Monza Qualifying: Hamilton pole compounds Ferrari misery

Lewis Hamilton claimed the top spot start for tomorrow’s Italian Grand Prix, Round 8 of the 2020 Formula 1 World Championship, at Monza. And yes there was traffic, resulting in some upsets and a rant or two.

Valtteri Bottas was second by less than a tenth and Carlos Sainz stunning the paddock with third place in the McLaren, while his soon to be team was in total shambles.

It was another miserable afternoon for the Ferrari brigade, the Scuderia enduring their worst qualifying since 1984. Sebastian Vettel condemned to Q1 in 17th after getting tripped up in an inevitable traffic jam.

Charles Leclerc, after his final run only good for 13th despite his mega-effort, murmured over the radio, “The best I can do… best I can do.”

The misery was further compounded for their customer teams: no Haas nor Alfa Romeo in Q3. Cruelly, COVID-19 is a blessing in disguise which has spared Tifosi the embarrassment of having to watch this descent to rock bottom from the grandstands at Monza.

At the sharp end, Bottas and Hamilton traded places at the top of the timing screens, but in the final run the World Champion had the slightest edge and will start from pole for a record 94th time on Sunday.

The 1:18.887 he set was the fastest lap in F1 history and an outright a lap record, bettering the 1:19.119 from qualifying by Kimi Raikkonen driving a Ferrari in 2018. Last year Leclerc’s pole-winning effort was 1:19.307.

Lewis said afterwards, “It was not too bad. Fantastic performance from the team today in terms of timing when they put us out on track. It was not the easiest – you saw how close it was between us all – and it really demanded a clean lap. I think I did that on both, so I’m generally really happy.

“I made some big changes going into qualifying, so I was a bit nervous whether it was the right thing to do, but it worked just fine.”

For the umpteenth time, Bottas had no answer but is confident he can give his teammate a run his money on race pace tomorrow, “It was really close as I was expecting. I was running first this weekend. Not sure with the tow, I obviously didn’t have any, expect in Q2 at the end and it felt a bit of a benefit.

“In the end I was on my own, it’s not too bad a place to be, but obviously I didn’t get any gains on the straight line. My long-run pace was good compared to Lewis. Still all to play for.”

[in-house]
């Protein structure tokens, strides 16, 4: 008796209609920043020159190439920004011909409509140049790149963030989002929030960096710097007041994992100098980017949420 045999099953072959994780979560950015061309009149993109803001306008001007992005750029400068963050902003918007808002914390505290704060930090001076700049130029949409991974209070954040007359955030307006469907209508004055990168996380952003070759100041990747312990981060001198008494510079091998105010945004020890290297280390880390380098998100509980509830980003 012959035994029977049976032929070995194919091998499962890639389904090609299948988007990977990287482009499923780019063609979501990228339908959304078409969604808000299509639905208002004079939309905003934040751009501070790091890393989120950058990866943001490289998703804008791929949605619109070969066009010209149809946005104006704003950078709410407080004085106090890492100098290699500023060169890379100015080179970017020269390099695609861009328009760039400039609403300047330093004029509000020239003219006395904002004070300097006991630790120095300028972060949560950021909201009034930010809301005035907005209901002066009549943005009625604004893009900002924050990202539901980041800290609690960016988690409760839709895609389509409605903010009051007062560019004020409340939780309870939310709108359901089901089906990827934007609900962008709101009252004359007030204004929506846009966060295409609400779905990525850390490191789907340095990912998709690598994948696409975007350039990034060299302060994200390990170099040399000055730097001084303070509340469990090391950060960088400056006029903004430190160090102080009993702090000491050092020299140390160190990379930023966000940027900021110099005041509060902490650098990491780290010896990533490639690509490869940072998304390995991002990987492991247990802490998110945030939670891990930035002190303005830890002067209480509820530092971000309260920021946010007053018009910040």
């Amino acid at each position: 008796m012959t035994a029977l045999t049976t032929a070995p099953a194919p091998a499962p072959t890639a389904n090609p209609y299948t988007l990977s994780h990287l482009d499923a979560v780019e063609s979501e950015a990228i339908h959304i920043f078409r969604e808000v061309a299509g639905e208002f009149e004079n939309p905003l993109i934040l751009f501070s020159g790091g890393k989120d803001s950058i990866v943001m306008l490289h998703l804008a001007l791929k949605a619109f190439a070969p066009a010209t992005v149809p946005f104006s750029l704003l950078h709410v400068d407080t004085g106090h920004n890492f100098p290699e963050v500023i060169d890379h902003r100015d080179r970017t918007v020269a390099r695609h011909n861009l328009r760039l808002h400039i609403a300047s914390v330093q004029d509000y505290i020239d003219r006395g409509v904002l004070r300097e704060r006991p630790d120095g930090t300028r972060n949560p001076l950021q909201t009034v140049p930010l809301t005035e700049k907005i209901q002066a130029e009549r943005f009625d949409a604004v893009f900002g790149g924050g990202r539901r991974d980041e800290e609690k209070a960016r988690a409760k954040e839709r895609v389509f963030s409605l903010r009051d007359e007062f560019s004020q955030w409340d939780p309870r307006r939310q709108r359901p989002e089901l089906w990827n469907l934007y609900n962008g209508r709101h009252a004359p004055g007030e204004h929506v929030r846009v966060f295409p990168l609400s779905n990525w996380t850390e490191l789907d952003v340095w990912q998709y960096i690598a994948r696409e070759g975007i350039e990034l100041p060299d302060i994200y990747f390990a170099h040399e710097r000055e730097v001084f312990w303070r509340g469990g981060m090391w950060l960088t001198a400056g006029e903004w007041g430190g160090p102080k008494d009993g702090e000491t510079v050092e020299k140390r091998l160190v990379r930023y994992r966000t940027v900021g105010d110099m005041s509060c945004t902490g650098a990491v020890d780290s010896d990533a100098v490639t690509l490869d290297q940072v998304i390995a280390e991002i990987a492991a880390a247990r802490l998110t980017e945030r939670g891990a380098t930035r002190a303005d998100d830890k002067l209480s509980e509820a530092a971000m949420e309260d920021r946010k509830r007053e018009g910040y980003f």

Eight-tenths of a second was best of the rest, and a pleasant surprise as Carlos Sainz gave his shares a major boost popping the McLaren into third place. A tenth and a bit was the difference between the Spaniard and teammate Lando Norris in sixth. That midfield is tight!

Sainz summed up his afternoon, “I’ve been feeling very strong since the start of qualifying. I managed to go through only with one set with a very strong lap in Q1 and since then it was just chipping away to try and put that 19.6 on the board, which I knew would give me top five.

“The last lap I nearly messed up. I had a big moment in Lesmo 1 and I nearly lost it and since then on I had to drive like this and I’m actually shaking a bit because in Ascari I had to really go for it. I thought the Renaults were going to be quicker this weekend, but this lapped helped.”

Perez looked sharp all session long in the Racing Point and at one point we looked set for a Mercedes top three, but Sainz’s giant effort scuppered that headline.

Nevertheless, the Mexican will start from fourth on the second row from where he would fancy his chances at a podium, especially if it proves to be a race of attrition; the type in which he always excels.

Red Bull have yet to find the sweetspot around Monza, Max Verstappen again compromised by a package that this time was nearly a second off the best the Mercs had to offer, condemning the feisty Dutchman to fifth on the grid.

Max admitted to TV reporters, “We have been struggling all weekend. I tried everything but the lap time was the same. The car is not where we want it to be, the balance and grip in general.

“There a lot of things we have to work on. We just didn’t do a good job. We can still get a podium. Monza is a special track but we struggle here.”

Lance Stroll messed up his run with an aggressive kerb-hopping moment that denied him the three-tenths his teammate found in the handy pink package. The Canadian was eighth.

Alex Albon was enjoying an improved weekend to Max in the sister Red Bull, but that came to zero in qualy. The Thai driver erred on track limits too often when it mattered, in Q3 he was three-tenths shy of his teammate and less than a tenth up on Pierre Gasly in the AlphaTauri. Daniil Kvyat never made it out of Q2 and will start 11th.

The never-ending Ferrari spiral towards the back of the grid, Monza cruelling exposing them, will be the talking point throughout Italy as the team reel with punches with a punchless engine package.

Leclerc summed up the pain, “It is like this. It is tough. For now, it is like this and I need to extract the maximum out of the car. It hurts even more once it is at home. It is our reality at the moment. We need to work.”

On another day of Mercedes excellence rewarded with dominance, it is clear that not having Ferrari at the sharp end on a regular basis dilutes the contest, and is now a crisis beyond Maranello, rather one for all of F1 aggravated by the backdrop that is Monza – the Temple of Speed – where Ferrari are expected to lead the charge every time they step up to the plate.